Since macro photography therefore implies shallow depth-of-field, there will be focus blurring even at f/64. Taking this in mind, some speciality macro lenses are made so that they tend to produce good bokeh. As the manual for my Nikon PC Micro-Nikkor 85mm f/2.8D puts this, “Rounded diaphragm opening makes out-of-focus elements appear more natural.” [sic]
More important than the technical considerations of what creates good bokeh is the ability of a photographer to recognize pleasing bokeh and to work to enhance it.
You should look closely at the bokeh characteristics of your photos, particularly close-ups and portraits. Experiment. Try to understand what happens to your bokeh when you change your f/stop (use the depth-of-field preview to get a sense of this while taking the photo). Work with your photographic compositions to see if you can enhance the bokeh by slightly changing your position, the lighting, or your precise point of focus.
Realize that the bokeh in a photo is as important, or even more important, than any other element. For example, in the photo I took of a white California poppy below, the flower bud and waterdrops are nice, but the purple bokeh is what makes the photo.
Jack was kind enough to come with me for another night hike up the beast, Mission Peak. This time, I didn’t forget my tripod. Looking up from near the trailhead, where cows grazed along side the Silicon Valley McMansions, the summit looked shrouded in clouds.
When we got to the summit ridge, we were encased in white fog. We pressed on for the workout, if not for the photos. Then the fog started to breakup.
From the top, the lights of San Jose looked startling below the roiling hills. Remaining clouds, one of them pointing right at San Jose, appeared black where the thickness of the fog layer preserved them from ambient light. I fired off this thirty second capture, and within a minute or two the clouds were gone.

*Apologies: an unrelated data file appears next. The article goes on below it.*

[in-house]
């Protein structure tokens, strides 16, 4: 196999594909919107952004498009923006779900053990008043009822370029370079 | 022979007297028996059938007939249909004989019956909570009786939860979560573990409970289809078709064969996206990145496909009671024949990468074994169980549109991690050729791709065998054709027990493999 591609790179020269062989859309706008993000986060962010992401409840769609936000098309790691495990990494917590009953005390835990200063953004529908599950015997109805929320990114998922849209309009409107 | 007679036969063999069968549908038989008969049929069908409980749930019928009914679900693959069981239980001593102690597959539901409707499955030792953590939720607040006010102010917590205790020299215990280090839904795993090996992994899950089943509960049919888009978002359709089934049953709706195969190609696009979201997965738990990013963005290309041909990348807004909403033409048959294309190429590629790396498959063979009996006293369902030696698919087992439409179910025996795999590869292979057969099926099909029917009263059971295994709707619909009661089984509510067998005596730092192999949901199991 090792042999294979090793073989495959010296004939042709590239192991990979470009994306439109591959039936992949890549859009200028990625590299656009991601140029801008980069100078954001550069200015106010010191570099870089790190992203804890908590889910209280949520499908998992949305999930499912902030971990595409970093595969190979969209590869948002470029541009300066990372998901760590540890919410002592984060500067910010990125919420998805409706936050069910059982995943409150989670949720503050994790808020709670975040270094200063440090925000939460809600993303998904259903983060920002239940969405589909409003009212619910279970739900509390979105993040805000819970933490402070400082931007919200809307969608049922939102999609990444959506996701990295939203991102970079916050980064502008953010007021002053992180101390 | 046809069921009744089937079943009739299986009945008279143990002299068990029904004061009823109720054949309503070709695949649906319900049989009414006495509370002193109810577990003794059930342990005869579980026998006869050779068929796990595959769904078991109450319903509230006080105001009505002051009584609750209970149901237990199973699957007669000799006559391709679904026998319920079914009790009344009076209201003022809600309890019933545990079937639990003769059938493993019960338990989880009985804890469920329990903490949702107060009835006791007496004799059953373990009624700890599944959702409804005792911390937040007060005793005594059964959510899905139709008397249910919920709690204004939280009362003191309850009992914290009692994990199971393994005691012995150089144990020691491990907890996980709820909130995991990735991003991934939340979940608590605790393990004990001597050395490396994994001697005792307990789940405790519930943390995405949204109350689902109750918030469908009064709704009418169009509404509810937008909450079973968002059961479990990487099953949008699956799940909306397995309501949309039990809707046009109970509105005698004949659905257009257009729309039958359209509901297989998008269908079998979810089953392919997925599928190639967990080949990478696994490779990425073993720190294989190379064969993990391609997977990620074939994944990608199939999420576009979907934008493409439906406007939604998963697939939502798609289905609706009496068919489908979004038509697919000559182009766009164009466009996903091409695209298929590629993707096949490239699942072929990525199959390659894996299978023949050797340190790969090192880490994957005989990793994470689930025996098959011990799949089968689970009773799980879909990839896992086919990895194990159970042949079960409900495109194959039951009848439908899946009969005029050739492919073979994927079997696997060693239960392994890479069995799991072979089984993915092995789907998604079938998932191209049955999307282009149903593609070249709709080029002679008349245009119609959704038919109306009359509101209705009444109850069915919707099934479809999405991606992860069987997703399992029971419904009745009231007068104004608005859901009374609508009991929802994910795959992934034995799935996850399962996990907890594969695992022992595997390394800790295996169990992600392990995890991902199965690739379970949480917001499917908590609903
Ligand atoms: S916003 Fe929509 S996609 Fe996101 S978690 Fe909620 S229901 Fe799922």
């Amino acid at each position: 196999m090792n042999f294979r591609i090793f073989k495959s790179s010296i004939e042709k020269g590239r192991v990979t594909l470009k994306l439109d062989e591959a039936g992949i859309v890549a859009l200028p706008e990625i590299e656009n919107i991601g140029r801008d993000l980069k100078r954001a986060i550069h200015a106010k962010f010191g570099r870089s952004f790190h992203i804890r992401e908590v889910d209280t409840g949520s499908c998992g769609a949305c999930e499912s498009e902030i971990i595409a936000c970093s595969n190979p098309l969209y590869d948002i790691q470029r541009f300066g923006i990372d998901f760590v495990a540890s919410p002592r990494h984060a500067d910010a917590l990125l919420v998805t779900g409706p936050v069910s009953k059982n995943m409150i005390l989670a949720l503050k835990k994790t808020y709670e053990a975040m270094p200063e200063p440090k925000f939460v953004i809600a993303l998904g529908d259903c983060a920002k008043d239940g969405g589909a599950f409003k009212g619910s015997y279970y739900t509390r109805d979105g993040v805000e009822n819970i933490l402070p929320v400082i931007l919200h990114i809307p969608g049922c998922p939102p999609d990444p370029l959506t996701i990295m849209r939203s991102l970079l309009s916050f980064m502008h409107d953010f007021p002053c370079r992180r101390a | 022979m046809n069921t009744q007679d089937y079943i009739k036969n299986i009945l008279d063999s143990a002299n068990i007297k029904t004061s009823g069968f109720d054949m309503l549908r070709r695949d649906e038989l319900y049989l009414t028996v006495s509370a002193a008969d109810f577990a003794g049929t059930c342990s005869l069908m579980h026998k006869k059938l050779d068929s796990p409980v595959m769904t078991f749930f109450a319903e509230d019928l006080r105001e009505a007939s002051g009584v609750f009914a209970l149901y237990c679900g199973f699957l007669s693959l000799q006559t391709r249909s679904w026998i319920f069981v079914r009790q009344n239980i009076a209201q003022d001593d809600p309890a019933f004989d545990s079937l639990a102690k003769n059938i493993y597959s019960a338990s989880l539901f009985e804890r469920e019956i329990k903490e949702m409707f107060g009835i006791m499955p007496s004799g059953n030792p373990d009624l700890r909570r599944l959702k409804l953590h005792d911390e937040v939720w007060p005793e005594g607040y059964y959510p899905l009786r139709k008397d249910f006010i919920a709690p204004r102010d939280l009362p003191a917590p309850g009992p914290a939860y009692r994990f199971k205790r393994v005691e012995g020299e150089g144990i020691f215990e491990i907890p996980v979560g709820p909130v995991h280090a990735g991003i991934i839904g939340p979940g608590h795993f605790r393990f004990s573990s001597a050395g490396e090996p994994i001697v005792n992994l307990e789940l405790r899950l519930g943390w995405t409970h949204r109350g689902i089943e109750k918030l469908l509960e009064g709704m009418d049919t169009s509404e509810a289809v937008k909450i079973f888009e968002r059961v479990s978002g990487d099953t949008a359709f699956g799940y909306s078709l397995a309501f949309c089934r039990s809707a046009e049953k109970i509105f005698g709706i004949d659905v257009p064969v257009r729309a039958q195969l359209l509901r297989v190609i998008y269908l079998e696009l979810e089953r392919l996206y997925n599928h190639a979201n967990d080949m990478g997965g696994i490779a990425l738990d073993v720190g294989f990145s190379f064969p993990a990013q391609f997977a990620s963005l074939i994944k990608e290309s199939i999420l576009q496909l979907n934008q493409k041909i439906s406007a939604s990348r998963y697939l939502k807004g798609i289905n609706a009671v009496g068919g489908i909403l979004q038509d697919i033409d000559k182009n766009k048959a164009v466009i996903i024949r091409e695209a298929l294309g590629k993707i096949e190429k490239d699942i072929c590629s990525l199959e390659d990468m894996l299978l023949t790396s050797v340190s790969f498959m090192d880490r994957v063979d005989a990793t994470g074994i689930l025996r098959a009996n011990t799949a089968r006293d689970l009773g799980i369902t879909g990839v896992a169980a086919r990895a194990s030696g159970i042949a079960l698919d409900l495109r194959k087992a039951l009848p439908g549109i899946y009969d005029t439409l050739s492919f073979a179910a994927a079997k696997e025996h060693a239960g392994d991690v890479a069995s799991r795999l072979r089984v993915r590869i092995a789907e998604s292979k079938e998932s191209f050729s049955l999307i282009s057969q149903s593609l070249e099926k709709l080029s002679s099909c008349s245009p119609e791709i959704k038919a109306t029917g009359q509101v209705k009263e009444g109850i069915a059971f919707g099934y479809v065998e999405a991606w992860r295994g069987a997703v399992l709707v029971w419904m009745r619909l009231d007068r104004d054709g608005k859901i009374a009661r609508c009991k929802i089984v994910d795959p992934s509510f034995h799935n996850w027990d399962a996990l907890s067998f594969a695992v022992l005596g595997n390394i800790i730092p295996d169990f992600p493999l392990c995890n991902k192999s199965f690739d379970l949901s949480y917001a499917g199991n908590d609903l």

With all the night photography I’ve been doing lately, I’ve begun to feel a bit like a night owl. To put this in another context, sometimes I think I am a mole blinking at the sunlight. Weird for a photographer. In fact, maybe I am becoming a were-Photographer.
My friend Mark reminded me recently that there is more to photography than darkness. I don’t have to be a mole, or a creature of the night.
Although I do tend to focus on my current photographic obsession, whatever that is. So I guess I’ll be photographing the night for a while more. Until I go on to the next photographic obsession.
In the spirit of recognizing that there is more to photography than digital darkness, here’s one of my first captures from Arch Rock while it was still somewhat light. The photo shows the remote side of Point Reyes stretching down to the great cape culminating in the Point Reyes lighthouse. I exposed for six seconds at ISO 100 and f/4, and it was still light enough for plenty of detail to be rendered quite realistically.
Photographers of the night unite! A-bleh (in Transylvanian accent with incisors getting longer)!